Mortgage

Mortgage-heavy banks suggested repositioning money to extend income

While mortgage-intensive banks may have an impact on their profits due to lower originations, they can mitigate that by strategically redistributing excess cash, according to a report by Keefe, Bruyette & Woods.

The improving US economy and rising vaccination rates have contributed to rising mortgage rates in recent weeks.

"And while interest rates are still very low by historical standards, we believe this will have a dampening effect on mortgage banking results for many banks in the coming quarters," said Chris McGratty, head of US bank research at KBW. "Looking ahead, however, we expect mortgage lending revenues to weaken in 2021 (-18% decrease from 2020 for all banks) and further into 2022 (-10% decrease compared to 2021 for all banks), and this pressure is more pronounced. " mortgage-heavy banks. "

Its list of mortgage-intensive banks includes Hilltop Holdings (the parent company of PlainsCapital Bank and PrimeLending), Flagstar, MVB Financial, FB Financial, Ameris Bancorp, National Bank Holdings, and First Western Financial.

Flagstar is also on McGratty's list of 10 mortgage lenders expected to see a decline in revenue as non-bank mortgage lenders need these short-term loans less.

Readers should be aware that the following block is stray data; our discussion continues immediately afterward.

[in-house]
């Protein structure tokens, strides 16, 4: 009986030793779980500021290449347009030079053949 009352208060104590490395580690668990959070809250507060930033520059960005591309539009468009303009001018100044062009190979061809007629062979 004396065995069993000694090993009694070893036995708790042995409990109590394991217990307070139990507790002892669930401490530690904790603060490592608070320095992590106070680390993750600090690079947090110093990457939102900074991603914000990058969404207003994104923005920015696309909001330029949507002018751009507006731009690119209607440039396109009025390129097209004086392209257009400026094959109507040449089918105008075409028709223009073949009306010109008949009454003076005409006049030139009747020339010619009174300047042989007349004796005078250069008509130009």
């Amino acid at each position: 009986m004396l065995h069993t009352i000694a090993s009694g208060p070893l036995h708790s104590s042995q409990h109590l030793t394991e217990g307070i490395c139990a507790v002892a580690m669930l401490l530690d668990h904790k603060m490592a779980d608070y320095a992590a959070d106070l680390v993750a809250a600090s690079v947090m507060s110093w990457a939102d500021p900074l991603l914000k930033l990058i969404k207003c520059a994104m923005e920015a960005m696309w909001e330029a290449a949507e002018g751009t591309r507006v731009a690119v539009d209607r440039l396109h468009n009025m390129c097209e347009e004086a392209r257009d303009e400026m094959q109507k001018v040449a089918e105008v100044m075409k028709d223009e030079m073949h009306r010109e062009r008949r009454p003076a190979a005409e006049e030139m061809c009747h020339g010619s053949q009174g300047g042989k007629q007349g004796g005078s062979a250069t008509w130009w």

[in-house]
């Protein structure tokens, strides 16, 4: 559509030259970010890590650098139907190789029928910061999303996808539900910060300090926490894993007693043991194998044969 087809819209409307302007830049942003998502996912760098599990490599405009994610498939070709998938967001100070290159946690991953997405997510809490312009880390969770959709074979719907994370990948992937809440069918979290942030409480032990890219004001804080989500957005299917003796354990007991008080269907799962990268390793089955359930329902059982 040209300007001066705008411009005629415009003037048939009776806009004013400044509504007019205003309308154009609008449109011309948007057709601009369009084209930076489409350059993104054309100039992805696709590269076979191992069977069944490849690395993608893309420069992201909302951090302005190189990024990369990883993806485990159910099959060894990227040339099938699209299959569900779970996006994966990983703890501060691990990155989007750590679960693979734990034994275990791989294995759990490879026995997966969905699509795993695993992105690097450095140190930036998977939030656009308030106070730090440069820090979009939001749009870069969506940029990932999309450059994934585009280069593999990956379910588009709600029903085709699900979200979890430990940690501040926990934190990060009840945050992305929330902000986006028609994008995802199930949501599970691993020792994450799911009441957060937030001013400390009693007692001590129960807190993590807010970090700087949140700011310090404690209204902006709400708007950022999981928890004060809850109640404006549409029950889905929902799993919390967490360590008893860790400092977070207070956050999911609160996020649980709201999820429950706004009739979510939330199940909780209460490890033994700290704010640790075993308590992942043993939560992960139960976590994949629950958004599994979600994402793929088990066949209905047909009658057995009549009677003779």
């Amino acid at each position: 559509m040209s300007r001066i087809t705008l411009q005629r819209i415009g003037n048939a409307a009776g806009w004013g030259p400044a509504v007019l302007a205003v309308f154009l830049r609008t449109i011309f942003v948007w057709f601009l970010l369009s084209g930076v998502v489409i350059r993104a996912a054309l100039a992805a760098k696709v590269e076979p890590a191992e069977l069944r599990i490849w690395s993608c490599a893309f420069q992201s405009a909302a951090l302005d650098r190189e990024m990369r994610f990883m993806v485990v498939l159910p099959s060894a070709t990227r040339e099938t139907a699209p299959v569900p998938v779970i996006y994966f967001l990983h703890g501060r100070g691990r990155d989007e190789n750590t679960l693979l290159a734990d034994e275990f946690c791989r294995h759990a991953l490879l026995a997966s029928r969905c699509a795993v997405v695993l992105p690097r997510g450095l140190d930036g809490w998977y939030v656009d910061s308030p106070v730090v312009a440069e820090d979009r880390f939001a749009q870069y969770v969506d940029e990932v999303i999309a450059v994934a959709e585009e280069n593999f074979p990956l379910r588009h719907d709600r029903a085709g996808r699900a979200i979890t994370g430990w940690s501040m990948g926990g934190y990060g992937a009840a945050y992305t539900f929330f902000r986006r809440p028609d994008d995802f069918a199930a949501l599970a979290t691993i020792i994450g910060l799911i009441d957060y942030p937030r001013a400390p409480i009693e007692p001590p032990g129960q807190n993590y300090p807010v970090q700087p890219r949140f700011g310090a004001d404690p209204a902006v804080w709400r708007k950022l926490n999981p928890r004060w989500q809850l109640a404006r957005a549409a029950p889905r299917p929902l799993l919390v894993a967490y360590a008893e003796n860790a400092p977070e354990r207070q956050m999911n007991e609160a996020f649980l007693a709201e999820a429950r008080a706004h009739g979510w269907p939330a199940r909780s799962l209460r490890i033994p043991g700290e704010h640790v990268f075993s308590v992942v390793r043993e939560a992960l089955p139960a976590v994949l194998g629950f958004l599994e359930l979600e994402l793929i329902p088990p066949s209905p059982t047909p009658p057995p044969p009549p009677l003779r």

According to an analysis by the banks, followed by KBW, income from mortgage banking increased from 2% in 2019 to 4% of total sales in 2020. KBW expects sales to decline by 3% by 2022.

For the mortgage-heavy banks, however, this business accounted for 21% of total revenue in 2020, down from 10% in 2019. This revenue is expected to drop to 15% in 2021 and 13% in 2022.

The KBW model found that the seven banks listed above expect an average decline in mortgage lending revenues of 41% over the next two years. While profit from sales margins is likely to shrink, service returns should increase as mortgage service rights stay on the books longer with fewer refinances.

For investors, this means the potential headwinds from the slowdown in mortgage lending activity will largely be captured in earnings per share estimates, McGratty said. However, the presentation of the EPS revisions should also contain the potential for positive sales adjustments due to the use of excess cash.

"In other words, the analysis of one-variable EPS sensitivity (mortgage) is incomplete without also assessing the upside potential of EPS against what we believe to be a far more significant return lever over time (excessive cash use)," he said.

He writes that the most attractive remixing option would be to invest 50% in securities, including mortgage-backed securities, and 50% in other forms of loans.

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